Drinking plenty of fluids, especially water, can help dilute your urine and ensure that you urinate more frequently, flushing out bacteria.

Avoiding irritants such as harsh soaps and bubble baths, and emptying the bladder before and after sexual activity can also decrease the risk of UTIs.

Are you more predisposed to getting UTIs if there is an imbalance of bacteria in your urinary Tract?

Let’s expand on this subject and dive into the aspect of Operational Taxonomic Units (OTUs) in women with and without postoperative UTI. For context, OTUs are used in microbiology to classify groups of closely related individuals, typically used in the study of microbiomes.

This concept is particularly significant when examining the microbiome of the urinary tract and its role in UTIs.

Understanding OTUs and their Significance in Post-Operative UTI


The Role of Microbiome in UTIs

While it is established that bacteria cause UTIs, the role of the urinary microbiome is still a developing area of study. The urinary microbiome consists of a variety of bacteria, both pathogenic and beneficial. It’s believed that the balance or imbalance of these microbiomes might contribute to the occurrence or prevention of UTIs. |

Common OTUs in Women With and Without Post-Operative UTI

Studies have found differences in the OTUs present in women with and without postoperative UTIs. Women without UTIs tend to have a more diverse microbiome in their urinary tract, with OTUs corresponding to Lactobacillus species being prominent.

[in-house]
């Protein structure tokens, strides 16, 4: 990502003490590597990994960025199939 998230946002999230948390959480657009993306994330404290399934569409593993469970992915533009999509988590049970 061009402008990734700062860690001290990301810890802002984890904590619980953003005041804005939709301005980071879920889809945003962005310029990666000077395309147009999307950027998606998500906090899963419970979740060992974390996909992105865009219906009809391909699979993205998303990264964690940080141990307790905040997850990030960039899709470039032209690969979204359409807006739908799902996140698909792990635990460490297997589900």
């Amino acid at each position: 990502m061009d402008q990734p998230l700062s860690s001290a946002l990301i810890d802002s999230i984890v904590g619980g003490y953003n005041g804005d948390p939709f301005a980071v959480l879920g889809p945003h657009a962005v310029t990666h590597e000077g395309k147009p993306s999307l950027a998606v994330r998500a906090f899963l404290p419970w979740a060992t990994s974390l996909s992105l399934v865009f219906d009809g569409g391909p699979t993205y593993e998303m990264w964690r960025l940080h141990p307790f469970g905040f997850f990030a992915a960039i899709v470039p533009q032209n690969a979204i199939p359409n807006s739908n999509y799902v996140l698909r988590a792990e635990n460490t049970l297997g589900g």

Lactobacillus is known for its beneficial role in maintaining a healthy vaginal environment, and it also appears to protect against UTIs.

On the contrary, women who have post-operative UTIs often show a different profile. Escherichia (E. coli) and Staphylococcus are two genera that often feature more predominantly in the OTUs of these individuals. E. coli, in particular, is a frequent culprit of UTIs, as it can easily move from the gut (where it naturally occurs) to the urethra.

Overall, while the study of OTUs and the urinary microbiome is still ongoing, the findings suggest a potential relationship between the composition of the urinary microbiome and the incidence of UTIs after surgery. Therefore, maintaining a healthy urinary microbiome may be an important factor in preventing post-operative UTIs. |

How to Maintain a Healthy Urinary Microbiome?


Proper Hydration

Hydration plays a critical role in maintaining a healthy urinary microbiome. Drinking plenty of water ensures frequent urination, which helps flush bacteria out of the urinary tract, preventing them from causing an infection.